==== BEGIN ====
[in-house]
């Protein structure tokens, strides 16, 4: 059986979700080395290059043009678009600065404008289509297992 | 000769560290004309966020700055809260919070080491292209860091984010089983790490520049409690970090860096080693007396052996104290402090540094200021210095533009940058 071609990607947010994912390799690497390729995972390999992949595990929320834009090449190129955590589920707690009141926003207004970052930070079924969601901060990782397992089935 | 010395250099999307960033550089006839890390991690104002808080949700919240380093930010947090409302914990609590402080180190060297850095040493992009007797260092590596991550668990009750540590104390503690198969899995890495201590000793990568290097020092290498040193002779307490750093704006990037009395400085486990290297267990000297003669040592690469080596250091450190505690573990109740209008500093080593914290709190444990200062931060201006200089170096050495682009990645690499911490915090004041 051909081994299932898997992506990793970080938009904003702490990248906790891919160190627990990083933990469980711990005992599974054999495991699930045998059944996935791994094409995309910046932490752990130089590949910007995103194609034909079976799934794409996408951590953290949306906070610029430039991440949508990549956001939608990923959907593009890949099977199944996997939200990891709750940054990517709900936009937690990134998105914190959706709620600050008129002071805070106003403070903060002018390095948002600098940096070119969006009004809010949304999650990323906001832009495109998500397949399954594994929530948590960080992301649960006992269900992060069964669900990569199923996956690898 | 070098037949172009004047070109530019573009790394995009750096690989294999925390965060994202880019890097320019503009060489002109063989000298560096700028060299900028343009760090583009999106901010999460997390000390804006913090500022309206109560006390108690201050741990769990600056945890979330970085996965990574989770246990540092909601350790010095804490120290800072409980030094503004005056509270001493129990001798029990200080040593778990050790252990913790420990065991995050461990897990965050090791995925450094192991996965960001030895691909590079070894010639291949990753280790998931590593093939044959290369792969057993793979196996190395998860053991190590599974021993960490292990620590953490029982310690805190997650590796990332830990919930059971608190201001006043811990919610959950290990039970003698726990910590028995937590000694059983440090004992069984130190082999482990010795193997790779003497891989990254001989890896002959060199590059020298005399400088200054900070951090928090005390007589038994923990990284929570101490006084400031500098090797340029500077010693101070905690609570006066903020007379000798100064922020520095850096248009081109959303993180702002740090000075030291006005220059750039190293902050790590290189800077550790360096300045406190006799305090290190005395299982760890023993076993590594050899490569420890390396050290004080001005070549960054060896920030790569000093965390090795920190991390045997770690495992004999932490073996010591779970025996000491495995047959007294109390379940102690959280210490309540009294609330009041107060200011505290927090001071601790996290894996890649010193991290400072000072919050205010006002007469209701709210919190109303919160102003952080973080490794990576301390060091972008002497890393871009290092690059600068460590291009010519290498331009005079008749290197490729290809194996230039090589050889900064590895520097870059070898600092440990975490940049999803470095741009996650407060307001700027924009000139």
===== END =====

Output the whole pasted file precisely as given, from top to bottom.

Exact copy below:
[in-house]
């Protein structure tokens, strides 16, 4: 059986979700080395290059043009678009600065404008289509297992 | 000769560290004309966020700055809260919070080491292209860091984010089983790490520049409690970090860096080693007396052996104290402090540094200021210095533009940058 071609990607947010994912390799690497390729995972390999992949595990929320834009090449190129955590589920707690009141926003207004970052930070079924969601901060990782397992089935 | 010395250099999307960033550089006839890390991690104002808080949700919240380093930010947090409302914990609590402080180190060297850095040493992009007797260092590596991550668990009750540590104390503690198969899995890495201590000793990568290097020092290498040193002779307490750093704006990037009395400085486990290297267990000297003669040592690469080596250091450190505690573990109740209008500093080593914290709190444990200062931060201006200089170096050495682009990645690499911490915090004041 051909081994299932898997992506990793970080938009904003702490990248906790891919160190627990990083933990469980711990005992599974054999495991699930045998059944996935791994094409995309910046932490752990130089590949910007995103194609034909079976799934794409996408951590953290949306906070610029430039991440949508990549956001939608990923959907593009890949099977199944996997939200990891709750940054990517709900936009937690990134998105914190959706709620600050008129002071805070106003403070903060002018390095948002600098940096070119969006009004809010949304999650990323906001832009495109998500397949399954594994929530948590960080992301649960006992269900992060069964669900990569199923996956690898 | 070098037949172009004047070109530019573009790394995009750096690989294999925390965060994202880019890097320019503009060489002109063989000298560096700028060299900028343009760090583009999106901010999460997390000390804006913090500022309206109560006390108690201050741990769990600056945890979330970085996965990574989770246990540092909601350790010095804490120290800072409980030094503004005056509270001493129990001798029990200080040593778990050790252990913790420990065991995050461990897990965050090791995925450094192991996965960001030895691909590079070894010639291949990753280790998931590593093939044959290369792969057993793979196996190395998860053991190590599974021993960490292990620590953490029982310690805190997650590796990332830990919930059971608190201001006043811990919610959950290990039970003698726990910590028995937590000694059983440090004992069984130190082999482990010795193997790779003497891989990254001989890896002959060199590059020298005399400088200054900070951090928090005390007589038994923990990284929570101490006084400031500098090797340029500077010693101070905690609570006066903020007379000798100064922020520095850096248009081109959303993180702002740090000075030291006005220059750039190293902050790590290189800077550790360096300045406190006799305090290190005395299982760890023993076993590594050899490569420890390396050290004080001005070549960054060896920030790569000093965390090795920190991390045997770690495992004999932490073996010591779970025996000491495995047959007294109390379940102690959280210490309540009294609330009041107060200011505290927090001071601790996290894996890649010193991290400072000072919050205010006002007469209701709210919190109303919160102003952080973080490794990576301390060091972008002497890393871009290092690059600068460590291009010519290498331009005079008749290197490729290809194996230039090589050889900064590895520097870059070898600092440990975490940049999803470095741009996650407060307001700027924009000139």